Comrades of a Royal Welsh soldier were refused service at a Coventry bar before his funeral - because they were wearing their military uniforms.
Family and friends of Corporal Michael Thacker, who was killed in Afghanistan this month, had tried to purchase tea and coffee at Browns bar in Jordan Well on Monday.
The group included Corporal Thacker’s brother Matthew, along with colleagues acting as pall-bearers during the service at the city's cathedral.
They said they had been rehearsing their duties that morning and wanted to take a short refreshment break before the ceremony itself, adding that they had not wished to buy alcoholic drinks.
But they were turned away by staff who told them it was company policy not to serve anyone in uniform.
Now over 50,000 people have joined a Facebook group calling for a boycott of Browns bar this Saturday, which is Armed Forces Day.
Those who set up the group on the social networking website stressed they were not advocating violence towards the bar but wanted to make a stand.
– Group founders
The family have requested that no protest action should be taken. It is Armed Forces Day this Saturday and would be grateful to simply boycott Browns, ignore the place entirely and celebrate the job every military personnel are doing for this country day in day out. This group is not about damaging the building, violence or a witch-hunt. Please do not post comments aiming violence or damage towards Browns. This is a peaceful group.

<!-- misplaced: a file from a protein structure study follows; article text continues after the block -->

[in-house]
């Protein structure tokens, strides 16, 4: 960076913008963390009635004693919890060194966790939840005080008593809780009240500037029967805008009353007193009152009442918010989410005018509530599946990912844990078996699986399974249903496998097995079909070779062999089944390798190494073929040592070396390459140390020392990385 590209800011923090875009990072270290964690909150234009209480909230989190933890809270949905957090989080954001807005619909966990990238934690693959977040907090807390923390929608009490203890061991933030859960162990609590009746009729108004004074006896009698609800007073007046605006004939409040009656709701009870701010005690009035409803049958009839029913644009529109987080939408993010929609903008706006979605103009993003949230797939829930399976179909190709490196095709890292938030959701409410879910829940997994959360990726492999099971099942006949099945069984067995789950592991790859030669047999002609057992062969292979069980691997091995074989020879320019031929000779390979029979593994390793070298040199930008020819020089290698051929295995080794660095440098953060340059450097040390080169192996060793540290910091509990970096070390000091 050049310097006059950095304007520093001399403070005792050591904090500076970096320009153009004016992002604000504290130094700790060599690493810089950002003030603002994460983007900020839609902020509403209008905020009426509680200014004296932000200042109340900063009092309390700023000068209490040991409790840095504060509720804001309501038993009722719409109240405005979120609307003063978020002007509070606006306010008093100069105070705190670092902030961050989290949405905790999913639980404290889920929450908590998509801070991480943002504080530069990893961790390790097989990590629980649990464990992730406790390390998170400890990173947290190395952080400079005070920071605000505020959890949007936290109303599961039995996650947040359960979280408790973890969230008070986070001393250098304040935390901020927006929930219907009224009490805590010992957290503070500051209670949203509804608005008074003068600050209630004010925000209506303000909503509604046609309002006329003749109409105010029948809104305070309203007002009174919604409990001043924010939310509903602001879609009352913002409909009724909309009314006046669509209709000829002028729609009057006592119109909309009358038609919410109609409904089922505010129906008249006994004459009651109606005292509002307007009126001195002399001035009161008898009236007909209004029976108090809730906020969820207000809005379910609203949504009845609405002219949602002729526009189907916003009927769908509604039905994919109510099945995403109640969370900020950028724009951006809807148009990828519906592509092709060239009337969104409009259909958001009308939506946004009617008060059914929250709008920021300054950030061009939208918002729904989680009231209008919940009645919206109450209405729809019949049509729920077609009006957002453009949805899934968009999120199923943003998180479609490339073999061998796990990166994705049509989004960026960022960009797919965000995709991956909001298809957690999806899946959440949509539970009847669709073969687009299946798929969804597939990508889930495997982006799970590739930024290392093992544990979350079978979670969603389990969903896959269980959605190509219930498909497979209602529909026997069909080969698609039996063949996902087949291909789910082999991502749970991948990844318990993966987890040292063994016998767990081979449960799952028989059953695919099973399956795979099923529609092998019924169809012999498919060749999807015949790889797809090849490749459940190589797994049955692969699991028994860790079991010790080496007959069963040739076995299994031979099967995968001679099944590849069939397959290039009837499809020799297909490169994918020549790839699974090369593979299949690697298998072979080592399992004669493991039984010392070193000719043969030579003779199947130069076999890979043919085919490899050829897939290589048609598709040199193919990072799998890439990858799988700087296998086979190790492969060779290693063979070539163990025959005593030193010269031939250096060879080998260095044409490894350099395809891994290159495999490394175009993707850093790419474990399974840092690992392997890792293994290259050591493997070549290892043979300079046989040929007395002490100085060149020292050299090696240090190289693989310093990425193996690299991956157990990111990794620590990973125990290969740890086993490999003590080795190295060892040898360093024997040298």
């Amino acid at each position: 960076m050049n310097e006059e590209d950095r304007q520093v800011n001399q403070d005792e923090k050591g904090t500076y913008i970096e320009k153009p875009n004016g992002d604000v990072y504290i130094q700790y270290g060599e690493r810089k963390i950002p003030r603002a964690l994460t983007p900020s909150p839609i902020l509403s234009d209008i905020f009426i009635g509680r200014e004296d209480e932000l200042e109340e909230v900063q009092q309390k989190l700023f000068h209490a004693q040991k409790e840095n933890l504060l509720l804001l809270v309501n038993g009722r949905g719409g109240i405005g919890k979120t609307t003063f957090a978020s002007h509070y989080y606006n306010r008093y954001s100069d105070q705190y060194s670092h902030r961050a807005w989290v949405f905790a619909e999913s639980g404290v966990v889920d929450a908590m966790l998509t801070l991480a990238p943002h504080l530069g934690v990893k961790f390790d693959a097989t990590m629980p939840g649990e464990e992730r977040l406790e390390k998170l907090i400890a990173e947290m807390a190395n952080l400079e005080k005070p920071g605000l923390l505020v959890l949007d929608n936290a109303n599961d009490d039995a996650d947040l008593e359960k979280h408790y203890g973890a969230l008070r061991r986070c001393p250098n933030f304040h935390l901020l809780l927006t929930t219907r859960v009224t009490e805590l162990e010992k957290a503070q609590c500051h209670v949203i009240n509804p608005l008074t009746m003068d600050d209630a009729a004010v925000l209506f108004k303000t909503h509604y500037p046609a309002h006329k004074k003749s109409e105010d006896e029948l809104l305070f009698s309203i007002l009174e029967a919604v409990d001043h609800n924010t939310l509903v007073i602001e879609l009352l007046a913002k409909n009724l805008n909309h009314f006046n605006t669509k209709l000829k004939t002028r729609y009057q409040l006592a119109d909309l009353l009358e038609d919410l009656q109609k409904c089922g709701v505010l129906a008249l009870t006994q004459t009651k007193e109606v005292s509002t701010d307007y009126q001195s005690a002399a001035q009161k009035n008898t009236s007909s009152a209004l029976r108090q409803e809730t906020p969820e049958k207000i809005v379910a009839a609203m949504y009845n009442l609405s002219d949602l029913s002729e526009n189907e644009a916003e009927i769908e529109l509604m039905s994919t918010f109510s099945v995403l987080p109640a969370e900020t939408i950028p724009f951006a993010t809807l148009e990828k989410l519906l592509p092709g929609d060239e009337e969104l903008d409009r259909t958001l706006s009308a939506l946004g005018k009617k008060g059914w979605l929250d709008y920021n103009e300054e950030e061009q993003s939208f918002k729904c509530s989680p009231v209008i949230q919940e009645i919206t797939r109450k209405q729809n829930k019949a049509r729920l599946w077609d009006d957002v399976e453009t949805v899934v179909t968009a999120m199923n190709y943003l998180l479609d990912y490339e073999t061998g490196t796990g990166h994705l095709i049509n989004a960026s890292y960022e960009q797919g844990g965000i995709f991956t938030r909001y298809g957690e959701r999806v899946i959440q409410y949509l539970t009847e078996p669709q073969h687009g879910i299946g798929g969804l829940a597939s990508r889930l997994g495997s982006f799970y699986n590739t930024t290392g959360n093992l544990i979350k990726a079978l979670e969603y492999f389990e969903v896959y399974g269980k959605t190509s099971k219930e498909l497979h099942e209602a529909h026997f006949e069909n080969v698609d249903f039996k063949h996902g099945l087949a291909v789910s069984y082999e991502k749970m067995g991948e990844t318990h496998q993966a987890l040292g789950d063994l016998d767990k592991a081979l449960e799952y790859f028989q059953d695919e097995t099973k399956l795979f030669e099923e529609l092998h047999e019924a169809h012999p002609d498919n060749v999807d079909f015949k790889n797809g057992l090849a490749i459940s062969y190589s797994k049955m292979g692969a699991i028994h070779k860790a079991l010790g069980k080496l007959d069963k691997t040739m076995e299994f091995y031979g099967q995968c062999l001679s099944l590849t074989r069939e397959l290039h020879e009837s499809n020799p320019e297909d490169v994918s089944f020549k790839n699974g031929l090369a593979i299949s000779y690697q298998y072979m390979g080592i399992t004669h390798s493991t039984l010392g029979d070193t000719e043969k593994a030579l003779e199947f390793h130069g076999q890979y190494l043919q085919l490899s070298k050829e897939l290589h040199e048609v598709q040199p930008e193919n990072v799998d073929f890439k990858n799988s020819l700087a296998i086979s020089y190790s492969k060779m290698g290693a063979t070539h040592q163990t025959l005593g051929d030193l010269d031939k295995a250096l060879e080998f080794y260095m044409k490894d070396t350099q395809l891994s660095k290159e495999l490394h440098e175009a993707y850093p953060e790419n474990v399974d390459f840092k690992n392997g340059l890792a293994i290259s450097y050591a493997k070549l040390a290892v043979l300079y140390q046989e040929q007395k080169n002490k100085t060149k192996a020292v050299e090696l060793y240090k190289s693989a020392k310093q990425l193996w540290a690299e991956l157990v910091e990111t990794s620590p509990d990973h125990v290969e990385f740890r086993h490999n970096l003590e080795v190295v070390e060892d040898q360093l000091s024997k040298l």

Among those who have commented on the page are Corporal Thacker's wife Catherine, who said she was 'horrified' at what had happened.
She wrote: 'When I found out this news I was horrified. Especially seeing as one of the men in uniform was his grieving brother! The lack of respect you have shown my husband, me and the lads will never be forgotten by the people in Coventry'.
Mrs Thacker has since received an 'unreserved apology' from Ken Brown, the owner of Browns Cafe and Bar in Coventry.
– Ken Brown, owner of Browns Cafe and Bar in Coventry
Two uniformed military personnel visited my bar with a view to purchasing a coffee and were refused by my staff as it is company policy not to serve anyone in uniform. I was not present on the premises at the time. I have since been made aware of why these soldiers were in Coventry and had I known of the circumstances, I would have willingly served them. I am genuinely sorry for the distress caused to the family of the late Corporal Michael Thacker and through the military family liaison officer I have sent an unreserved apology to his widow Catherine and the soldiers concerned.